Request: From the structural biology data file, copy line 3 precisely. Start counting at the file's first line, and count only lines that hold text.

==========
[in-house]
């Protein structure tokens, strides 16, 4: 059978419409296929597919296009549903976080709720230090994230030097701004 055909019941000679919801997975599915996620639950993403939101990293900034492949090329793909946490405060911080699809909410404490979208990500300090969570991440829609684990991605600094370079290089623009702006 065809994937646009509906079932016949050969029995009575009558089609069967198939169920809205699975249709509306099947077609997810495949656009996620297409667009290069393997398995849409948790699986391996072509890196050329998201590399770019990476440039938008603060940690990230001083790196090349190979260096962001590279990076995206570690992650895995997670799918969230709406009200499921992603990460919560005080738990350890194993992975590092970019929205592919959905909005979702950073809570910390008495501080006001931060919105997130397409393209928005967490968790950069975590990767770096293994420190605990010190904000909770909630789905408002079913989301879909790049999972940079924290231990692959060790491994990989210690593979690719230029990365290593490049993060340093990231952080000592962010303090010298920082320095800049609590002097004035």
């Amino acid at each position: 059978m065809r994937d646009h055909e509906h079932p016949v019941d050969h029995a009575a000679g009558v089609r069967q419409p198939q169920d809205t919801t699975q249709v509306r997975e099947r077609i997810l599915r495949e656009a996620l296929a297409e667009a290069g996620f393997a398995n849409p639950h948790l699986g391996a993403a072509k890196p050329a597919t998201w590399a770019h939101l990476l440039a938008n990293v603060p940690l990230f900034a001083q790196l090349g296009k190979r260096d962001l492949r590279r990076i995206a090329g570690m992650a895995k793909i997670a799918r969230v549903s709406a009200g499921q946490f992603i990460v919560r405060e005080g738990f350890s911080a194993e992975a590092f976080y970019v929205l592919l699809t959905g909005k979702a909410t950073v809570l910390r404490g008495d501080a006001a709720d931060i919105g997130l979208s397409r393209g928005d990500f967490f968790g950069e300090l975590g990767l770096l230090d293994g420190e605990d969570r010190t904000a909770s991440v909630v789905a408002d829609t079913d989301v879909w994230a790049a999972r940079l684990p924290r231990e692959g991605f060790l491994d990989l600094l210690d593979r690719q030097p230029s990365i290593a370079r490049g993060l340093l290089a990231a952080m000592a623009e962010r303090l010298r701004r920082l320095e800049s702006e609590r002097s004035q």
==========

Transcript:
């Amino acid at each position: 059978m065809r994937d646009h055909e509906h079932p016949v019941d050969h029995a009575a000679g009558v089609r069967q419409p198939q169920d809205t919801t699975q249709v509306r997975e099947r077609i997810l599915r495949e656009a996620l296929a297409e667009a290069g996620f393997a398995n849409p639950h948790l699986g391996a993403a072509k890196p050329a597919t998201w590399a770019h939101l990476l440039a938008n990293v603060p940690l990230f900034a001083q790196l090349g296009k190979r260096d962001l492949r590279r990076i995206a090329g570690m992650a895995k793909i997670a799918r969230v549903s709406a009200g499921q946490f992603i990460v919560r405060e005080g738990f350890s911080a194993e992975a590092f976080y970019v929205l592919l699809t959905g909005k979702a909410t950073v809570l910390r404490g008495d501080a006001a709720d931060i919105g997130l979208s397409r393209g928005d990500f967490f968790g950069e300090l975590g990767l770096l230090d293994g420190e605990d969570r010190t904000a909770s991440v909630v789905a408002d829609t079913d989301v879909w994230a790049a999972r940079l684990p924290r231990e692959g991605f060790l491994d990989l600094l210690d593979r690719q030097p230029s990365i290593a370079r490049g993060l340093l290089a990231a952080m000592a623009e962010r303090l010298r701004r920082l320095e800049s702006e609590r002097s004035q």